Fishing for Danger
This fresh fish is foul – and yet it’s ending up on dinner tables across the city.
Cash-strapped New Yorkers are ignoring health warnings not to fish for their meals in polluted local waters, where the catch of the day comes laced with cancer-causing PCBs and mercury.
“It’s food for my family,” explained Gabriel Gomez, 50, a struggling day laborer from Mexico found fishing recently off the 69th St. Pier in Bay Ridge, Brooklyn.
Many desperate fellow fishermen are serving the toxin-laden fish up to five times a week, far more than state officials say is safe – especially for kids and women of child-bearing age.
Despite the dangers, there are no posted signs at most city piers or other popular fishing spots warning about the possible hazards. And state officials haven’t performed comprehensive testing on the fish in 10 years.
The Daily News tested fish caught in three locations and found high levels of cancer-causing PCBs and mercury.
Gomez, a married father of sons aged 12 and 15, was typical of the fishermen forced to choose sustenance over safety.
He stood in a driving rain, using a garbage bag as a poncho and a discarded water bottle attached to a string as a makeshift rod.
“This week, I only work one day,” he said. “Yesterday, fish. Today, fish. Not working too much, you see.”
Fishermen at Brooklyn’s Canarsie Pier said the number of anglers fishing for dinner has nearly doubled in the last year.
At Gantry Plaza State Park in Queens, recreational anglers said hungry beggars ask for spare fish instead of spare change.
“They come here with a plastic bag and hope that people put a fish in it,” said Leo Sanchez, 49, a retired janitor from Williamsburg, Brooklyn.
The News found the highest levels of mercury and PCBs in a striped bass caught off Gantry Plaza. The fish are highly prized among local fishermen for their size and flavor.
Bluefish samples from the Gowanus Harbor off Red Hook, Brooklyn, also had unsafe levels, tests conducted by Long Island Analytical Laboratories in Suffolk County showed.
A winter flounder caught off Hunts Point in the Bronx was slightly cleaner, with elevated levels of mercury but lower amounts of PCBs.
“These are clearly not fish you should be eating regularly,” said Dr. Gina Solomon, a senior scientist with the Natural Resources Defense Council, after reviewing the News’ findings. “I would not want to see kids or pregnant women eating these fish, especially the bass, on a regular basis.”
State health advisories warn that women of child-bearing age and children under 15 shouldn’t eat any fish from local waters.
Fishing for danger: Poor people driven to catch and eat toxin-filled species
Other adults should limit their intake to a single meal per month of striped bass and bluefish. Winter flounder can be eaten more often, up to once a week.
PCBs and mercury are most dangerous to unborn babies and young children and can cause problems to their developing organs. They also build up in women’s bodies and are passed on through breast milk.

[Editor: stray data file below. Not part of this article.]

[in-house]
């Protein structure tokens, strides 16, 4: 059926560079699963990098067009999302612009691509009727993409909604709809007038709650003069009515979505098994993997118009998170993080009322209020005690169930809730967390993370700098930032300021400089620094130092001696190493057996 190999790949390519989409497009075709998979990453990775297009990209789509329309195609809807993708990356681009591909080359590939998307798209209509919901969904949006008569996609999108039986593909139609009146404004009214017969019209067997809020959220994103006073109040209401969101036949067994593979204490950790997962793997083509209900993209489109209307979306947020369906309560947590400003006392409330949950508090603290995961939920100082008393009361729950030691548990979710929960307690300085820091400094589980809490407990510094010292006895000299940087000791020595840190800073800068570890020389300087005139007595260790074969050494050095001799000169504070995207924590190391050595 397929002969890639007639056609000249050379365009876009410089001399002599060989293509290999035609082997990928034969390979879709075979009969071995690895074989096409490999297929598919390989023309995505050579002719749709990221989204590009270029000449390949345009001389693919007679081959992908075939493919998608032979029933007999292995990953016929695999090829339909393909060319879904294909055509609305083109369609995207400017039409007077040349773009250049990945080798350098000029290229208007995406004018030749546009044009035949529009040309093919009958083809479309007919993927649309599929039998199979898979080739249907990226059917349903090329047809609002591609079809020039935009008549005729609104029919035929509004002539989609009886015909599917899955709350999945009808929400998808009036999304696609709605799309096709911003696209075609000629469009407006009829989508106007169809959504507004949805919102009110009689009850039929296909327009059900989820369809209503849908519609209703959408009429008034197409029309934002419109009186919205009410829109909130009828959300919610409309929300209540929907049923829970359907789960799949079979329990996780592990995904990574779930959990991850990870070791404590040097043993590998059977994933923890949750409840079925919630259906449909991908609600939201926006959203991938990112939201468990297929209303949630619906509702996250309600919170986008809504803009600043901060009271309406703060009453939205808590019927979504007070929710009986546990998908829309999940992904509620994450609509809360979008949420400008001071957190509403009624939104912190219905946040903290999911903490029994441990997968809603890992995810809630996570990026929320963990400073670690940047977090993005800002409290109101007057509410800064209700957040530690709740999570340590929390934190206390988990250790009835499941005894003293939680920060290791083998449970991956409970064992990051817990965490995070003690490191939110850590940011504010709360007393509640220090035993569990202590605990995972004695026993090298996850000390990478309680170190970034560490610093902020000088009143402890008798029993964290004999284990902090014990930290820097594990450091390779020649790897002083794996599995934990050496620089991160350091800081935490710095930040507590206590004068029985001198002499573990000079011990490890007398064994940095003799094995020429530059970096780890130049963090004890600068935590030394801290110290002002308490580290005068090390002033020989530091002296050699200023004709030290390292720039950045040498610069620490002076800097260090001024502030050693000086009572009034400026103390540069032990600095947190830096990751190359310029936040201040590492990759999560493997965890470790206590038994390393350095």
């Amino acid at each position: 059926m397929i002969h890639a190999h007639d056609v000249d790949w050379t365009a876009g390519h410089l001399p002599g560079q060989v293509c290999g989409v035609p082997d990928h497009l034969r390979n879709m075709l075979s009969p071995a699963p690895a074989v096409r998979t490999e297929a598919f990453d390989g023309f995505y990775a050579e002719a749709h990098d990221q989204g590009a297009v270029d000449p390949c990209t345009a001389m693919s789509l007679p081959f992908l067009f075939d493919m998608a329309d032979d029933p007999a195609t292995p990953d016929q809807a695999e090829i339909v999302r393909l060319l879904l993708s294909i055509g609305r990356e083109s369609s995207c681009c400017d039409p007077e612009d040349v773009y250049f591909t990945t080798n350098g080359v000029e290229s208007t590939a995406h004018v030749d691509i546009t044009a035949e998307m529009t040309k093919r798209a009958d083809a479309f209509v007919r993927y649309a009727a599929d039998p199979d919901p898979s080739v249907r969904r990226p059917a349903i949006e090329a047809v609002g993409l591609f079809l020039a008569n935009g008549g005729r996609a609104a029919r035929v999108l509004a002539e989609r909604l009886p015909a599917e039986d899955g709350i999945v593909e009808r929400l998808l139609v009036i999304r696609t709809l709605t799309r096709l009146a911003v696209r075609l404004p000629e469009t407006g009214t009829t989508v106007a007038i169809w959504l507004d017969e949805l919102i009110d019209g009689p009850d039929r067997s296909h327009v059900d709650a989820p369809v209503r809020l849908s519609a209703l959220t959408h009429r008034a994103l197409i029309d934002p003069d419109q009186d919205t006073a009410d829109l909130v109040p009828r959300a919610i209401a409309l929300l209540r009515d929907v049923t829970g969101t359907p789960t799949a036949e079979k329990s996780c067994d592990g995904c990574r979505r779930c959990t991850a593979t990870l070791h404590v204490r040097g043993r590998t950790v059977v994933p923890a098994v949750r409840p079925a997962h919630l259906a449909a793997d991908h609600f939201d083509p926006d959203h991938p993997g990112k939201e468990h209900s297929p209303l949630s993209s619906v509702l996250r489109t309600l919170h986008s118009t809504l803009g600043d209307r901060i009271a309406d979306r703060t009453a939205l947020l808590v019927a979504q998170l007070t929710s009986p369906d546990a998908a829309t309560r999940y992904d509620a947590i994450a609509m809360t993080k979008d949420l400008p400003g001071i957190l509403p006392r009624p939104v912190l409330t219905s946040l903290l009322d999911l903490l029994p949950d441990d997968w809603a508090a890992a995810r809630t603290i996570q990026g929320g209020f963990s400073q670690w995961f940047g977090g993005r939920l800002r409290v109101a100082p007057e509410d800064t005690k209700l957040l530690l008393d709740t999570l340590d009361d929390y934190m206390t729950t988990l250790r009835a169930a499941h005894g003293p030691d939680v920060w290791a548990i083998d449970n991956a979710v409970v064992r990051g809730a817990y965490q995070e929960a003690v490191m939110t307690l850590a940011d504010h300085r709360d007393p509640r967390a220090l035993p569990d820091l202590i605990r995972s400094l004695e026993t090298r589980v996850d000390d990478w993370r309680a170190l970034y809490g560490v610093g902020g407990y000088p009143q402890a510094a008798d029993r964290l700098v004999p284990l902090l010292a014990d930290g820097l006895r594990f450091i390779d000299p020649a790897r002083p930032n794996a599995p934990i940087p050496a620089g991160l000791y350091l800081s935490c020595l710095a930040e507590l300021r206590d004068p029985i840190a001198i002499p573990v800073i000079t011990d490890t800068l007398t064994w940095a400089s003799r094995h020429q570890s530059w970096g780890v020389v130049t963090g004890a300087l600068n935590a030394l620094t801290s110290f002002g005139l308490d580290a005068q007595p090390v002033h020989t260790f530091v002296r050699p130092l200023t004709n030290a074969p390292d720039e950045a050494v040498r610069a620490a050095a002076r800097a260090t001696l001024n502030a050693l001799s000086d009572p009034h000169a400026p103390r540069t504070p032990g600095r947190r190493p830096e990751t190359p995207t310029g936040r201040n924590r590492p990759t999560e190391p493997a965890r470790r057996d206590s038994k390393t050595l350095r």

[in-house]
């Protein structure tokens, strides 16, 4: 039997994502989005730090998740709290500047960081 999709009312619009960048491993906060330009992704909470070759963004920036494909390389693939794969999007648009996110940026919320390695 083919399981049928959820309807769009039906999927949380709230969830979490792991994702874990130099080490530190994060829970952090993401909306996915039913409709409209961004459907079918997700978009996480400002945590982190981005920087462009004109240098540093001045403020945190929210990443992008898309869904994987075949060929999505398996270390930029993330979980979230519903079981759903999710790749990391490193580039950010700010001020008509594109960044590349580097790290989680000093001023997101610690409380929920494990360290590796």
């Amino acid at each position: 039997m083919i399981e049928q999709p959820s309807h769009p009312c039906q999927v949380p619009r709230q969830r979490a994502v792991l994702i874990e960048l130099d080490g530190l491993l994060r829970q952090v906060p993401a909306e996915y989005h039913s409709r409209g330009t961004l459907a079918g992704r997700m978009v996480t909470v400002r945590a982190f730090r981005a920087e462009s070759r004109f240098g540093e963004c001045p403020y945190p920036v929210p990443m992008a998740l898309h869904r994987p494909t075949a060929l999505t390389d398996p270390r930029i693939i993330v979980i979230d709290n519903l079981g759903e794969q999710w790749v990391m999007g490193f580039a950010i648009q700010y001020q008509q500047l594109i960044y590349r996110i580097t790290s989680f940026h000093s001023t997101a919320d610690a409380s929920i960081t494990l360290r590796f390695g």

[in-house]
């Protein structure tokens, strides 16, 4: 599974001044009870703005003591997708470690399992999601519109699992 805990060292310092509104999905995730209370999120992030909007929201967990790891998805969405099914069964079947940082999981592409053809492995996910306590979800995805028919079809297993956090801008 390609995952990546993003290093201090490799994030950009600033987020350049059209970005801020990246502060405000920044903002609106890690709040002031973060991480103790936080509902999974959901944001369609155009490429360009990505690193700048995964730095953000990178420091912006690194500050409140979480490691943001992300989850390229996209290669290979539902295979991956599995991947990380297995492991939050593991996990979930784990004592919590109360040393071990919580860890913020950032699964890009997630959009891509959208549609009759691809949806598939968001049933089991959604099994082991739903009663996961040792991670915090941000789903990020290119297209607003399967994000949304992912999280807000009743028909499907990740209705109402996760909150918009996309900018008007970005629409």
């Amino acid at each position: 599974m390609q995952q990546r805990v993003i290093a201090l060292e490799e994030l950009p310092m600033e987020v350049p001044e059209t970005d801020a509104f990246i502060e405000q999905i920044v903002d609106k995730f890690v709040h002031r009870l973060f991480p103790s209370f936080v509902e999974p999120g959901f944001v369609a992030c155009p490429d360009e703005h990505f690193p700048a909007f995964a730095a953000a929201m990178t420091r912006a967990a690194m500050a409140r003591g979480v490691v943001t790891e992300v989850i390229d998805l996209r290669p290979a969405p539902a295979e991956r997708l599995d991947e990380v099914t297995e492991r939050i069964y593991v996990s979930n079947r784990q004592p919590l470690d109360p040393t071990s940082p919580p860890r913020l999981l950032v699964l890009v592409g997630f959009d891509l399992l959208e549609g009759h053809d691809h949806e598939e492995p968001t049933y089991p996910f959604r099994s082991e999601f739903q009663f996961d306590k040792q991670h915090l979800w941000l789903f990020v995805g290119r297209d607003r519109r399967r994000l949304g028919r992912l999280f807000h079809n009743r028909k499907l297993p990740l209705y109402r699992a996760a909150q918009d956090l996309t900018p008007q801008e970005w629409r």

Many of the destitute anglers said they had no idea the local fish posed a peril to their families.
“If it was poisonous, they’d put up a sign,” said Bronx fisherman Felipe Torres, 67, who fishes nearly every day at a scruffy spot at the end of Farragut Road – where The News caught the flounder it tested.
“I save money. Everybody’s complaining about how expensive food is,” added Torres, who takes home one or two striped bass or bluefish a week.
“Fishing is a way to bring extra food to the family,” said Torres, who shares his catch with two nieces in their 20s and several teenage nephews.
Other fishermen said they didn’t believe the warnings – or that they had no choice but to fish.
“It doesn’t matter if it’s contaminated, you have to eat,” said Alfonso Amendoño, 40, a day laborer from Ecuador.
Amendoño began fishing regularly for food off the 69th St. Pier this spring when work became painfully scarce.
“Since today we didn’t work, we don’t have money to buy food,” he said.
Hunter College public health expert Jack Caravanos said officials need to do more to ensure anglers know the risks from local fish – especially for women and kids.
“We need to attack this public health problem before recognizable disease pops up,” he said.
State officials said they already distribute thousands of brochures in English and Spanish around the city. Warning signs were installed at fishing spots in city parks.
Authorities acknowledge more is needed.
“We recognize that delivering the fish advisory message to a diverse population, particularly in … districts where a fishing license is not required, is a difficult task,” said state health spokeswoman Beth Goldberg.
The state Department of Environmental Conservation said it has tested only striped bass near the George Washington Bridge annually in recent years.
For other fish in other local waters, no tests were conducted for the past decade because of the DEC’s workload, said spokeswoman Lori Severino.
The warnings won’t stop Red Hook fisherman Thaddeus Roberts, who plans to keep catching and eating the local striped bass and bluefish.
“People like me can’t afford to buy food because the prices are so high,” said Roberts, 56, a retired electrician on disability. “I fry them up and eat them. Nothing has happened to me yet.”
BY John Lauinger and Elizabeth Hays